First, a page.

The Prisoner’s Dilemma: Why you shouldn’t turn left out of the student parking lot


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There’s a famous problem in game theory (the field of math that studies games) called the Prisoner’s Dilemma. Here’s the original description of the game:

Two members of a criminal organization are arrested and imprisoned. Each prisoner is in solitary confinement with no means of communicating with the other. The prosecutors lack sufficient evidence to convict the pair on the principal charge, but they have enough to convict both on a lesser charge. Simultaneously, the prosecutors offer each prisoner a bargain. Each prisoner is given the opportunity either to betray the other by testifying that the other committed the crime, or to cooperate with the other by remaining silent. The possible outcomes are:

If A and B each betray the other, each of them serves two years in prison.

If A betrays B but B remains silent, A will be set free and B will serve three years in prison.

If A remains silent but B betrays A, A will serve three years in prison and B will be set free.

If A and B both remain silent, both of them will serve only one year in prison (on the lesser charge).

This problem has been widely discussed, analyzed, and applied to different situations. Let’s apply it to the student parking lot. Instead of staying silent or betraying the other prisoner, our options here are turning right or left out of the parking lot. Turning right might be a little less good for you personally if you have to take a slightly longer route home, but turning left requires that you wait for a break in traffic and thus holds up everyone behind you. So, simplified and exaggerated a little bit, here’s our situation:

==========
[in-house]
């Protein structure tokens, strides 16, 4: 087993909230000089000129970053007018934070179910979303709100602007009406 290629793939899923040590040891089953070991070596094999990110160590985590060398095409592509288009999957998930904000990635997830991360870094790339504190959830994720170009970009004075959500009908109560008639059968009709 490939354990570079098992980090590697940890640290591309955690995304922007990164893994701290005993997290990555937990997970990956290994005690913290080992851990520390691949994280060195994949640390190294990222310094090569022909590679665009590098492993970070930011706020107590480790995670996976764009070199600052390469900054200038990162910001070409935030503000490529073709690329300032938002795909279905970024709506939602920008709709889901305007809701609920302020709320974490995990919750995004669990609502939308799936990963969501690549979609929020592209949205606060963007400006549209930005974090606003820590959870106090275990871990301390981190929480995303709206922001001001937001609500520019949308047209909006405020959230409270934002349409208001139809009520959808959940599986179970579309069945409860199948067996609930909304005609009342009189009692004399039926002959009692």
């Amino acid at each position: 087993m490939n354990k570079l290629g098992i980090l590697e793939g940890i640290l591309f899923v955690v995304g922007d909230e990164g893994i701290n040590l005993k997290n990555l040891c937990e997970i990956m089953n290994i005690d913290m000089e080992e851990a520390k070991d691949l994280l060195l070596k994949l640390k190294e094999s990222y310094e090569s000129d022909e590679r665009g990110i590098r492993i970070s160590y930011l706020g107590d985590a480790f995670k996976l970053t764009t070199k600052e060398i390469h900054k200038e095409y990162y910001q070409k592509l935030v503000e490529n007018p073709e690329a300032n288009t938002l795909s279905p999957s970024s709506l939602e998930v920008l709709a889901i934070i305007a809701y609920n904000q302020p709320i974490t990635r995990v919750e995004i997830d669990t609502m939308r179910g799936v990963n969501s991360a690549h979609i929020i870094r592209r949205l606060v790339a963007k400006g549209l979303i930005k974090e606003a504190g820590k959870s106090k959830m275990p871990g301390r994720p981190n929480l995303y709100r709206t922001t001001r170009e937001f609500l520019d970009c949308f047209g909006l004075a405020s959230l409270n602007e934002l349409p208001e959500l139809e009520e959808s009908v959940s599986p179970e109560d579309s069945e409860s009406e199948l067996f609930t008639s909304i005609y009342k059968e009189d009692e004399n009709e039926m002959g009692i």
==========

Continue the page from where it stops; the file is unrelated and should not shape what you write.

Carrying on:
If everyone turns right out of the parking lot, it’s best for everyone.

If everyone turns left out of the parking lot, it’s worse for everyone.

If everyone else is turning right and you turn left, it’s good for you and worse for everyone else.

As with the original prisoner’s dilemma problem, the ideal outcome is that everyone chooses to stay silent (turn right), which gets everyone out of the parking lot fastest. However, the ideal selfish outcome for each individual person is to betray the other (turn left), which gets you out faster but slows down everyone else. Effectively, what happens every afternoon in the parking lot is a whole line of cars deciding to betray each other, meaning that everyone is stuck in the parking lot for longer.

(Yes, I know that there are some people for whom turning right is actually the better choice for getting home, and I’m simplifying the situation a bit in various other ways. Sorry. Just stick with me.)

It’s really, really tempting to go ahead and turn left out of the parking lot, despite all the instructions against it. After all, it’s better for you personally; who cares about the people you’re holding up while you wait for the perfect gap in traffic? But it makes the situation worse for everyone else in general. In the prisoner’s dilemma, when both criminals betray each other, they are both in prison for longer than if they had just cooperated with each other.

Now, obviously, we are not in a real prisoner’s dilemma situation. We are not locked in prison cells with no chance of talking to each other, we can see what the cars ahead of us are doing, and we will not be sentenced to three years in prison if other people turn left instead of right. But the vague concept remains.

It is a better situation for everyone if we simply turn right out of the parking lot. Thank you.